Since Vastynex isn't graphically demanding and works on pretty much any PC, the game runs pretty fast with absolutely no slowdown whatsoever. The scrolling speed varies a lot and gets mixed with a wide range of explosions and several bits of short animation transitions, to the point of overwhelming players at first sight. Adapting to the speed of the game is essential if you want to achieve more points, after all the scoring system is based on speed-killing enemies just like in the mechanics used in Thunder Force V, albeit with a little twist.

In every level the base multiplier must be increased from ×1 to ×8 by killing enemies as fast as you can. Afterwards it's just a matter of continuing to dispatch enemies in a timely manner to maintain a high multiplier. Pretty much all mid-sized and larger enemies, however, offer higher multipliers if dispatched quickly, up to ×32 (they're all indicated by a lock-on reticle in their center). Finding the best weapon to use is, as usual, the key to a better scoring performance. Another important scoring device consists of maxing out weapons by taking two items of each one, which then makes all further items worth 10.000 points when collected. A red border in the weapon array indicates if said weapon is already maximized, and if at least one of them isn't red you'll get only 1.000 points for each surplus item.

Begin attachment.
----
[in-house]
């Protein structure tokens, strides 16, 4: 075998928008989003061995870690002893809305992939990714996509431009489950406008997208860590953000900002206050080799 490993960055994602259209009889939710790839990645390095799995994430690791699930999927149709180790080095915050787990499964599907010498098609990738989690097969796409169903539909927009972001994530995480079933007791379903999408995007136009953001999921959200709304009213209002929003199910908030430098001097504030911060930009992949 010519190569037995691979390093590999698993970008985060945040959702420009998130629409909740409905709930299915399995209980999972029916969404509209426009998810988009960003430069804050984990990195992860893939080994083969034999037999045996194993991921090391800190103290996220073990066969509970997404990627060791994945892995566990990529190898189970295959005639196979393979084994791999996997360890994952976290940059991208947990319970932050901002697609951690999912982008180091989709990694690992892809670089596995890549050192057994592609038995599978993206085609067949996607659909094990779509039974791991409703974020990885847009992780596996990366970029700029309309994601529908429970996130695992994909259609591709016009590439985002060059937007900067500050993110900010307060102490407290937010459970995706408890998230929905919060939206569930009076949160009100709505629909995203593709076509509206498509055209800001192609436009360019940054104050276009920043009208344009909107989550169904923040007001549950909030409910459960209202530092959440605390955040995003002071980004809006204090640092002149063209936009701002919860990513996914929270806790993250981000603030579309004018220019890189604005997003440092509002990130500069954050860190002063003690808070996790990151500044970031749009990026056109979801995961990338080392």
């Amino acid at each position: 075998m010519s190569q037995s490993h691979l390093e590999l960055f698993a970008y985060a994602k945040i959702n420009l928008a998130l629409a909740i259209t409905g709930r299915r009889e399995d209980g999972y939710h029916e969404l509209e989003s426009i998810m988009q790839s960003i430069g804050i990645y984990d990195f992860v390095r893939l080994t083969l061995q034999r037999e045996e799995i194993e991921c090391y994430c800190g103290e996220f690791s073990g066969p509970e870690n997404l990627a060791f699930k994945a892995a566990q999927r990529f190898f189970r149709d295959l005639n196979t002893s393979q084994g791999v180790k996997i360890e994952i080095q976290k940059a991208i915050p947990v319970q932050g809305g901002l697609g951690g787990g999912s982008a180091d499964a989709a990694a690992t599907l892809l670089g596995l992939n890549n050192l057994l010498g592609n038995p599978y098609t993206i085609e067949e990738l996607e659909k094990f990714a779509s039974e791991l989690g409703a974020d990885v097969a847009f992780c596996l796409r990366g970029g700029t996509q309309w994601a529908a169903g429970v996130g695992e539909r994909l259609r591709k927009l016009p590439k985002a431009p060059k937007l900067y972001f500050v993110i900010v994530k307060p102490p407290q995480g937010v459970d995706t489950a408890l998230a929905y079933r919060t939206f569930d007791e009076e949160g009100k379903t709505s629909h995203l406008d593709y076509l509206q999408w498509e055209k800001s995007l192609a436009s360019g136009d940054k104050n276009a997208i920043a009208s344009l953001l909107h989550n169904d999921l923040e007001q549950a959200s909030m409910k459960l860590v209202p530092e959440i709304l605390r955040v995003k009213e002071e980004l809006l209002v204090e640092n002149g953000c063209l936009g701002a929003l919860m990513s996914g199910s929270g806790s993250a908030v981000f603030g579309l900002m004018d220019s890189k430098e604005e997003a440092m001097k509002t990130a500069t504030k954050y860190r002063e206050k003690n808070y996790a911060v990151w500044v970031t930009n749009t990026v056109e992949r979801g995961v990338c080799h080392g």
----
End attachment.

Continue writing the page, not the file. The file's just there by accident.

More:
A "no-miss" bonus of 100.000 points is awarded for each level where you don't take any damage whatsoever. A more accurate term woud be "no-hit" because if you're hit when using a shield you won't receive the bonus. Hovering the ship or flying though certain unsuspected areas is another source of points, so it's always good to venture in unusual places as the screen scrolls.

An exquisite self-imposed challenge on one of the bosses from Vastynex
(courtesy of YouTube user yoss88)

Each extra life is worth 10.000 points when completing the game, a value that seems to be quite low in comparison with any similar bonus you'd get from a Thunder Force game. As expected, deaths take away the current weapon you're carrying, but in Vastynex you can recover it at once by taking the special item that starts bouncing around afterwards (if it appears, of course). While the abovementioned extra life bonus doesn't seem like much in the final game tallying, it's important to note that dying resets the base multiplier and depending where that happens the overall score might be severely affected.